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Comment: Look through the eyes of a child today

by Lori R. Stepan, chair, ACS Committee on Community Activities
April 10, 2023 | A version of this story appeared in Volume 101, Issue 12


A photo of Lori R Stepan.
Credit: Maria Landschoot/Penn State University
Lori R. Stepan

Young people look at the world with a sense of mystery and wonder. Why do the clouds look puffy? What happens if I mix purple, orange, and yellow paint? Why is pond water green when ocean water looks blue? They ask us countless questions, and they try all sorts of experiments because they are natural scientists. They’re always thinking, and they learn by doing. The more they experiment, the more they learn, and the more questions they ask.

We should take every opportunity to teach young people how the world works. Our future depends on it. Young people that have been encouraged to experiment become adults that trust scientists and the scientific method. Many of them may even become scientists themselves. A proscience population becomes especially important when we consider the environmental issues facing the world. We need scientists and nonscientists to work together to solve many global problems, such as climate change and the prevalence of microplastics.

The upcoming celebration of Earth Day presents a wonderful opportunity to get young people excited about science. Why not take this opportunity to show young people how important it is to get involved in saving the planet, teach them we can work together to help solve large and small problems with chemistry, foster their curiosity, and inspire them with your passion?

Young people that have been encouraged to experiment become adults that trust scientists and the scientific method.

Earth Day was founded in 1970 to educate people about environmental issues. The American Chemical Society began promoting Chemists Celebrate Earth Day in 2003 to emphasize the importance of chemistry to the planet. In 2018, the event was extended to an entire week and became Chemists Celebrate Earth Week (CCEW). This year, CCEW will take place April 16–22. ACS groups will join others around the globe to hold events highlighting environmental issues and promoting science and chemistry.

The theme for CCEW 2023 is “The Curious Chemistry of Amazing Algae,” and the resources created by the ACS Committee on Community Activities (CCA) center on algae and their important role on our planet. The latest edition of Celebrating Chemistry has articles on edible algae, experiments with gels, and fluorescent algae. Hard copies in English and Spanish are available to local section coordinators for free, and digital copies can be found at Many other CCEW K–12 educational resources are also available on this website and at for students, parents, volunteers, and teachers. You can learn how to enter the CCEW poetry contest, watch a video about cow burps, find out how to participate in the Great Global Cleanup, and print out and assemble the 12 principles of green chemistry dodecahedron.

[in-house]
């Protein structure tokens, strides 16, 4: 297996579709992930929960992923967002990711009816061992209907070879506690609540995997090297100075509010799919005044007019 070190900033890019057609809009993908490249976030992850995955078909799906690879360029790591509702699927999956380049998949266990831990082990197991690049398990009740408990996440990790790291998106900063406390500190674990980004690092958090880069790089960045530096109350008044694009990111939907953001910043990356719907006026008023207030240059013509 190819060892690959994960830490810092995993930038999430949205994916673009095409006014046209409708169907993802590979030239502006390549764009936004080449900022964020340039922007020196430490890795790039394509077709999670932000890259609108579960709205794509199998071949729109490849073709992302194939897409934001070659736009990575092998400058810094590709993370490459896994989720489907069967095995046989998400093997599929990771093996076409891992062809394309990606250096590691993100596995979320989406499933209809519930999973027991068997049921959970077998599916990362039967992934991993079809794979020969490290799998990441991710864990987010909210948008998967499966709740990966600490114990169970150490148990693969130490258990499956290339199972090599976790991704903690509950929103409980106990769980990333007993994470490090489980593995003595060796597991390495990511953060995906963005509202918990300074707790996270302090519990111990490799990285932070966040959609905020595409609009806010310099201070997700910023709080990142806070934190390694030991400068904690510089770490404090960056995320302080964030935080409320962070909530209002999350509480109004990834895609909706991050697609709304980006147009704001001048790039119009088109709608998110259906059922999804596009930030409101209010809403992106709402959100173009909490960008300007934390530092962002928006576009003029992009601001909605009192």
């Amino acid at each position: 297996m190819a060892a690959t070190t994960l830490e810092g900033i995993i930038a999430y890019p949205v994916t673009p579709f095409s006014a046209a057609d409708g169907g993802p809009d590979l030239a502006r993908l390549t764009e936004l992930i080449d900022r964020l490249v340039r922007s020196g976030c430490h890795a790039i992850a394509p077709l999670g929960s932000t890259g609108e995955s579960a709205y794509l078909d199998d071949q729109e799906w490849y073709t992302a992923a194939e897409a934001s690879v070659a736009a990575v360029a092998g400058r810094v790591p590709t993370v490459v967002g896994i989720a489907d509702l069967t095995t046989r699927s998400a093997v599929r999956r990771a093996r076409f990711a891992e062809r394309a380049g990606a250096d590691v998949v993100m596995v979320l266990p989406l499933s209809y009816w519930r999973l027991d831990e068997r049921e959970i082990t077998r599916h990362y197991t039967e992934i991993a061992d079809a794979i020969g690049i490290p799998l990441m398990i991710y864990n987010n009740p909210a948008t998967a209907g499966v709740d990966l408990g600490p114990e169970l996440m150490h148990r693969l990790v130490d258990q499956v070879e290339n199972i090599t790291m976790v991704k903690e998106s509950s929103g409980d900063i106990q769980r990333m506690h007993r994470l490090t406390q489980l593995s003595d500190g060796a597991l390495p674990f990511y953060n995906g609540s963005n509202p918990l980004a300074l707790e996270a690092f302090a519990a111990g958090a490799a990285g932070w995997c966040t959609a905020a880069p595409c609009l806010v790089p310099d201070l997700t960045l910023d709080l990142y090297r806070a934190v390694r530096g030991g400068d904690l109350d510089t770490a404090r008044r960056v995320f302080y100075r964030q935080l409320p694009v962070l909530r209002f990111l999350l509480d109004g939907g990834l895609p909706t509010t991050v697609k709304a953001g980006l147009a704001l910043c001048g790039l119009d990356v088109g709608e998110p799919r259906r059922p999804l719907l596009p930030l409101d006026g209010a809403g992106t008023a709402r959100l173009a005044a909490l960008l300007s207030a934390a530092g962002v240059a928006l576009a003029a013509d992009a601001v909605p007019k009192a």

CCA has many roles beyond CCEW. We design and promote new outreach campaigns every year for National Chemistry Week (NCW) in October. We provide a variety of resources and tools to support outreach and education throughout the year. We design tool kits and host training sessions for educators and outreach volunteers. We provide recognition for outstanding volunteers and supporters through ChemLuminary Awards, Outreach Volunteer of the Year Awards, and Salutes to Excellence. We work with the ACS Committee on International Activities and the Society Committee on Education to support chemistry festivals around the world, and we honor a Global Volunteer of the Year. We address safety training through our Safety in Outreach Settings program. And finally, we offer a live Kids Zone outreach event on the Saturday before every spring and fall ACS meeting; it is centered on the current theme and supported by the ACS president.

Would you like to be involved in hosting or joining an outreach event for the upcoming CCEW celebration? The first thing to do is contact your ACS local section at to find out what it may be planning. Would you like to be involved in designing the next outreach campaign? Any ACS member is welcome to join a theme team for an upcoming CCEW or NCW campaign. You can contribute articles and activities for the Celebrating Chemistry publication or design other resources that will be used around the world. Maybe you would like to be interviewed by the ACS mascot Meg A. Mole. Perhaps you would like to share your own resources and ideas. Let us know how you want to be involved. In fact, any ACS member can request to join CCA if a spot is available. Just complete a committee preference form at Come join us in sharing our love of chemistry. Contact us at to find out how you can participate.

I hope you will participate in CCEW this year, and I hope you will have a chance to teach a young person something new. Don’t forget your sense of wonder and curiosity. I challenge you to look at the world through the eyes of a child today.

Views expressed are those of the author and not necessarily those of C&EN or ACS.



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